Stress, left unchecked for too long, takes a massive toll on body and mind. That’s when we’re at risk of coming apart at the seams. Unfortunately, I didn’t notice until I had become completely undone, lying in bed with no motivation to leave it. That’s when I finally listened to what my body (and wife) were telling me: I was suffering complete emotional, mental and physical exhaustion. I had burnout. My doctor agreed, and I was encouraged to take some time off.
Burnout isn’t an official medical diagnosis, but it is considered a “workplace phenomenon” by the World Health Organization. It was first brought to the medical community’s attention in 1974 by Dr. Herbert Freudenberger, and an increasing number of health professionals are recognizing it as a valid medical issue.
Some experts classify “job burnout” (brought on by work) and “caregiver burnout” (brought on by caring for others) separately, but the symptoms are similar. These can include irritability, a decreased sense of satisfaction, sleep issues, a lack of motivation, attention problems, negative thinking, decreased work performance, lowered immunity, digestive issues, headaches and bone-weary exhaustion, among others.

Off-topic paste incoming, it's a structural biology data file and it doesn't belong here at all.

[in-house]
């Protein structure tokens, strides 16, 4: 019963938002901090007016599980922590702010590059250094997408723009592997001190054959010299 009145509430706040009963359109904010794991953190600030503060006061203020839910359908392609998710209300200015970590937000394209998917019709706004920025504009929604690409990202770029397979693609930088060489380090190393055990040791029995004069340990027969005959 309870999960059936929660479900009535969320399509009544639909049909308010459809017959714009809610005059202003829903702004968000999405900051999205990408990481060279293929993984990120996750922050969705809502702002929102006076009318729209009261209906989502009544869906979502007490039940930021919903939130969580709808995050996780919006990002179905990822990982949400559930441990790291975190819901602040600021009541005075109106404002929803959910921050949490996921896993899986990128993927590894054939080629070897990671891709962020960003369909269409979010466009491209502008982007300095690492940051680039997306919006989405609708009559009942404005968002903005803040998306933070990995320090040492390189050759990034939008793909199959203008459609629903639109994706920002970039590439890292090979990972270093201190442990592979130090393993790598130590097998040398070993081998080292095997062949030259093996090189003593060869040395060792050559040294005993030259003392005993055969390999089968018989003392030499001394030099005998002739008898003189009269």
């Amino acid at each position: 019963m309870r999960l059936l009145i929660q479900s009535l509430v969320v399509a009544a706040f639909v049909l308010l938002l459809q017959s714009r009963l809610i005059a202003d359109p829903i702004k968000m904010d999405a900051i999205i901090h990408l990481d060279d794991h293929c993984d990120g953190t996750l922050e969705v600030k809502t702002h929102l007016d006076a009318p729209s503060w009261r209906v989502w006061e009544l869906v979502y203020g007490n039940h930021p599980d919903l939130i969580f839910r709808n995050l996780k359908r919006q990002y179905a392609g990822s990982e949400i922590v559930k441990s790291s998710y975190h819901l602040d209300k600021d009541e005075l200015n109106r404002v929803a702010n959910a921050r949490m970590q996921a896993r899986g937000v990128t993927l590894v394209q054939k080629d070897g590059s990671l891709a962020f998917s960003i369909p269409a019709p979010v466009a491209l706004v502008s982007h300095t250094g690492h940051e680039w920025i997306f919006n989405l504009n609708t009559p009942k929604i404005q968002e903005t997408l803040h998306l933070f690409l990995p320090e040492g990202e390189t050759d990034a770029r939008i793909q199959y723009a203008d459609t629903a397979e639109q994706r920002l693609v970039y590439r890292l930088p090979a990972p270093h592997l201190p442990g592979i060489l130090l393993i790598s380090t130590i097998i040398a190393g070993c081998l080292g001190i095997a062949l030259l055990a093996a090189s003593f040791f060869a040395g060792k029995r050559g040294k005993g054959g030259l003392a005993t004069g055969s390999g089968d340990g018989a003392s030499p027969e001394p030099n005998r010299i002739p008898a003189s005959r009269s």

Sadly, burnout is not uncommon. Many of us are either dealing with it or on the cusp of it right now. A U.S. survey of 1,000 professionals found that 77 percent of respondents had experienced burnout in their current job, with over half of them having more than one incidence. We need to take burnout seriously.
Why we burn out
There are many factors that can contribute to burnout, and certain demographics are more at risk. Millennials report higher levels of burnout than other generations, which might be attributed to the instability of the gig economy many face in the workforce. Entrepreneurs tend to work extra-long hours to grow their businesses. Prolonged injury or a serious illness can compound stress, for both patient and caregiver. And the “sandwich generation”—those balancing the care of children and aging parents—face additional demands on their time and energy.
Technology is a modern culprit. Thanks to email and texts, we’re constantly connected to work—it’s hard to leave the office when the office never leaves your hand. Then there’s social media, which has been craftily designed to grab and keep our attention. We compare ourselves to others, spend endless hours building our brands and promoting our businesses, discover what our relatives really think about politics, and get into arguments with complete strangers.